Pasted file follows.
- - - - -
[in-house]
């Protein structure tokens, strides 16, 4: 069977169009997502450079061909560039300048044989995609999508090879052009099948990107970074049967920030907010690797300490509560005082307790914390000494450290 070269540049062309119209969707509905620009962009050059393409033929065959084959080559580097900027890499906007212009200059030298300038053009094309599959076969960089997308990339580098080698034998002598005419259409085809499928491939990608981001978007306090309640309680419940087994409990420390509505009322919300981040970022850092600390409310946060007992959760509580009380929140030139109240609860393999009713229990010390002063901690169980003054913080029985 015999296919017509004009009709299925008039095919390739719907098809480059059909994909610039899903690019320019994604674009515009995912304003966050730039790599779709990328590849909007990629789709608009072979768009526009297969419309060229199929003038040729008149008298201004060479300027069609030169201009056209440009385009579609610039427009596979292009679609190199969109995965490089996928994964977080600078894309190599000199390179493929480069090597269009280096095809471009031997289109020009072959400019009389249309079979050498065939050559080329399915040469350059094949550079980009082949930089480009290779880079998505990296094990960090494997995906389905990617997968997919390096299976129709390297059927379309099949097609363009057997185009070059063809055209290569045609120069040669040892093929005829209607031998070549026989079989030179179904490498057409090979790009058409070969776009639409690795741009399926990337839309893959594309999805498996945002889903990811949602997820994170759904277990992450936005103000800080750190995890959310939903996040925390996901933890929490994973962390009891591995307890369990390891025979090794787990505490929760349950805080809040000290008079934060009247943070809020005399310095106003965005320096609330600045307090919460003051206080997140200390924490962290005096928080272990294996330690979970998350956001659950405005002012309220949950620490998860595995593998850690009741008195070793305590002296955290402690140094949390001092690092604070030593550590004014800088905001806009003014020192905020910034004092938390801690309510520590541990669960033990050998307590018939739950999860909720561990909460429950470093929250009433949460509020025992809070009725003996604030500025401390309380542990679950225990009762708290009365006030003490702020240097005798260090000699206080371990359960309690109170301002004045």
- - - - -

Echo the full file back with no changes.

[in-house]
């Protein structure tokens, strides 16, 4: 069977169009997502450079061909560039300048044989995609999508090879052009099948990107970074049967920030907010690797300490509560005082307790914390000494450290 070269540049062309119209969707509905620009962009050059393409033929065959084959080559580097900027890499906007212009200059030298300038053009094309599959076969960089997308990339580098080698034998002598005419259409085809499928491939990608981001978007306090309640309680419940087994409990420390509505009322919300981040970022850092600390409310946060007992959760509580009380929140030139109240609860393999009713229990010390002063901690169980003054913080029985 015999296919017509004009009709299925008039095919390739719907098809480059059909994909610039899903690019320019994604674009515009995912304003966050730039790599779709990328590849909007990629789709608009072979768009526009297969419309060229199929003038040729008149008298201004060479300027069609030169201009056209440009385009579609610039427009596979292009679609190199969109995965490089996928994964977080600078894309190599000199390179493929480069090597269009280096095809471009031997289109020009072959400019009389249309079979050498065939050559080329399915040469350059094949550079980009082949930089480009290779880079998505990296094990960090494997995906389905990617997968997919390096299976129709390297059927379309099949097609363009057997185009070059063809055209290569045609120069040669040892093929005829209607031998070549026989079989030179179904490498057409090979790009058409070969776009639409690795741009399926990337839309893959594309999805498996945002889903990811949602997820994170759904277990992450936005103000800080750190995890959310939903996040925390996901933890929490994973962390009891591995307890369990390891025979090794787990505490929760349950805080809040000290008079934060009247943070809020005399310095106003965005320096609330600045307090919460003051206080997140200390924490962290005096928080272990294996330690979970998350956001659950405005002012309220949950620490998860595995593998850690009741008195070793305590002296955290402690140094949390001092690092604070030593550590004014800088905001806009003014020192905020910034004092938390801690309510520590541990669960033990050998307590018939739950999860909720561990909460429950470093929250009433949460509020025992809070009725003996604030500025401390309380542990679950225990009762708290009365006030003490702020240097005798260090000699206080371990359960309690109170301002004045």